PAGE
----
At the time of the FBI raid, legal sages like Laurence Tribe ventured publicly that the search was probably a documents retrieval operation and not a prelude to prosecution, especially given all the other potential Trump crimes the Justice Department was investigating.
But once the warrant was unsealed (at Garland’s request), it became apparent that this was a strike at Trump’s jugular. The warrant made clear that the FBI was looking for evidence of serious crimes, and the statutes cited in it would seem to put the Justice Department in an aggressive litigation posture.
By invoking the obstruction of justice statute, the Department is clearly positioning itself to hold Trump accountable for destroying or hiding documents relevant to an on-going investigation. And the statutory citation chosen to enforce the Presidential Records Act would punish the destruction and/or manipulation of pertinent materials, not just their illicit retention.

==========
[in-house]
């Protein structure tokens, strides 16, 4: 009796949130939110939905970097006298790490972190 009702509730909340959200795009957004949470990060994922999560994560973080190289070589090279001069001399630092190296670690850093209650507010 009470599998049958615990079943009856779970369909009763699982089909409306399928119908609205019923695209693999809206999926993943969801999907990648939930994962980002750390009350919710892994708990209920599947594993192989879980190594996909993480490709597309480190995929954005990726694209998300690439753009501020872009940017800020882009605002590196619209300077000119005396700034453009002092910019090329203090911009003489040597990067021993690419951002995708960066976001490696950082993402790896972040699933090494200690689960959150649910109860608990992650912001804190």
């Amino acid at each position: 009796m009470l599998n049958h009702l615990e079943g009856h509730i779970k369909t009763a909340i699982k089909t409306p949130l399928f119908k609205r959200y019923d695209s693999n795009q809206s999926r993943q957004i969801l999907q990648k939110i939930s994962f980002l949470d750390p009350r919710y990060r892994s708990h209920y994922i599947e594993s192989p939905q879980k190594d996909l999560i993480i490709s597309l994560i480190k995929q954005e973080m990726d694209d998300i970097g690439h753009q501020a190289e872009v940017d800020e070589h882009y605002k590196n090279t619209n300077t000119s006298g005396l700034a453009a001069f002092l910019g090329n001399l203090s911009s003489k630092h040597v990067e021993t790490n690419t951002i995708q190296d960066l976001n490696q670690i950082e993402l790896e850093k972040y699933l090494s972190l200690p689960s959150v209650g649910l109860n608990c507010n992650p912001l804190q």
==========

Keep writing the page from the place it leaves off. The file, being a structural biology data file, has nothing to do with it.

By tacking on the Espionage statute, the third citation, Garland is saddling himself with tough evidentiary requirements whose very severity suggests he has some powerful ammunition hidden in his pocket.
In assessing Trump’s legal exposure under the warrant statutes, Andrew Weissman, former chief prosecutor for the Mueller team, told MSNBC that an obstruction charge might be the easiest one to prosecute since the record suggests Trump has been willfully deceptive in avoiding compliance with the Presidential Records Act. The Trump lawyer who pledged last June that no relevant documentation remained in the ex-president’s hands could be in significant legal jeopardy as well.
“I think the shortest distance between Donald Trump and an orange jumpsuit is this investigation with the documents,” conservative lawyer and columnist George Conway told CNN.
Meanwhile, if the Supreme Court’s perspective in U.S. v Snepp is to be credited, Trump has already inflicted “irreparable harm” on the nation’s security by making a mockery of official secrecy in the eyes of our allies and everybody else.